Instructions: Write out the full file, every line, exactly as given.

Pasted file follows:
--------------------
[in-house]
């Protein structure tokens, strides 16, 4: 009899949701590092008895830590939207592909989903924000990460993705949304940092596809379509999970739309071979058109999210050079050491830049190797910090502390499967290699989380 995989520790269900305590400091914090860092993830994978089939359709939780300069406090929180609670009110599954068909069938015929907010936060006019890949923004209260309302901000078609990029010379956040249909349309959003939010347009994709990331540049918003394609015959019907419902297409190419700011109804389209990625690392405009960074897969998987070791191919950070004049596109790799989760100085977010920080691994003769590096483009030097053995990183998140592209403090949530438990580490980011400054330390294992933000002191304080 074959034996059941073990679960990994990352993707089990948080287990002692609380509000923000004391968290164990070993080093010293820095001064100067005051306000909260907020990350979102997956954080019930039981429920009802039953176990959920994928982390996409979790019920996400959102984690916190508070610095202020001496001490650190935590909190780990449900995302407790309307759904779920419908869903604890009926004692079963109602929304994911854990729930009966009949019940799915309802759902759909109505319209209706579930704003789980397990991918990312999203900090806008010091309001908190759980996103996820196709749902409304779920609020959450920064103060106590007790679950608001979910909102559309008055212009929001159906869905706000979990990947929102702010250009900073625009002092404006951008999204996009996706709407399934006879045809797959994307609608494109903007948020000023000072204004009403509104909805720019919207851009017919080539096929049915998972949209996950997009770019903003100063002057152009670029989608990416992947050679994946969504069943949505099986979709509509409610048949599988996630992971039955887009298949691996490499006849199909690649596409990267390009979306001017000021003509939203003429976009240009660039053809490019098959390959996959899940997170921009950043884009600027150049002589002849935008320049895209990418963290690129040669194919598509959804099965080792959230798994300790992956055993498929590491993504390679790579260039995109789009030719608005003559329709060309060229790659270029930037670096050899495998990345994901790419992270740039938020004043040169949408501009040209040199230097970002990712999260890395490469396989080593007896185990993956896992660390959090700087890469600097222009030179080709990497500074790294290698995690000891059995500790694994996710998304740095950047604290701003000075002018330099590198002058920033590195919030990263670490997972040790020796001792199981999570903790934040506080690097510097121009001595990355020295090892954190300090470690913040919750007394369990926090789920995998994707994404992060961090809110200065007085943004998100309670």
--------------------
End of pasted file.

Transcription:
[in-house]
């Protein structure tokens, strides 16, 4: 009899949701590092008895830590939207592909989903924000990460993705949304940092596809379509999970739309071979058109999210050079050491830049190797910090502390499967290699989380 995989520790269900305590400091914090860092993830994978089939359709939780300069406090929180609670009110599954068909069938015929907010936060006019890949923004209260309302901000078609990029010379956040249909349309959003939010347009994709990331540049918003394609015959019907419902297409190419700011109804389209990625690392405009960074897969998987070791191919950070004049596109790799989760100085977010920080691994003769590096483009030097053995990183998140592209403090949530438990580490980011400054330390294992933000002191304080 074959034996059941073990679960990994990352993707089990948080287990002692609380509000923000004391968290164990070993080093010293820095001064100067005051306000909260907020990350979102997956954080019930039981429920009802039953176990959920994928982390996409979790019920996400959102984690916190508070610095202020001496001490650190935590909190780990449900995302407790309307759904779920419908869903604890009926004692079963109602929304994911854990729930009966009949019940799915309802759902759909109505319209209706579930704003789980397990991918990312999203900090806008010091309001908190759980996103996820196709749902409304779920609020959450920064103060106590007790679950608001979910909102559309008055212009929001159906869905706000979990990947929102702010250009900073625009002092404006951008999204996009996706709407399934006879045809797959994307609608494109903007948020000023000072204004009403509104909805720019919207851009017919080539096929049915998972949209996950997009770019903003100063002057152009670029989608990416992947050679994946969504069943949505099986979709509509409610048949599988996630992971039955887009298949691996490499006849199909690649596409990267390009979306001017000021003509939203003429976009240009660039053809490019098959390959996959899940997170921009950043884009600027150049002589002849935008320049895209990418963290690129040669194919598509959804099965080792959230798994300790992956055993498929590491993504390679790579260039995109789009030719608005003559329709060309060229790659270029930037670096050899495998990345994901790419992270740039938020004043040169949408501009040209040199230097970002990712999260890395490469396989080593007896185990993956896992660390959090700087890469600097222009030179080709990497500074790294290698995690000891059995500790694994996710998304740095950047604290701003000075002018330099590198002058920033590195919030990263670490997972040790020796001792199981999570903790934040506080690097510097121009001595990355020295090892954190300090470690913040919750007394369990926090789920995998994707994404992060961090809110200065007085943004998100309670």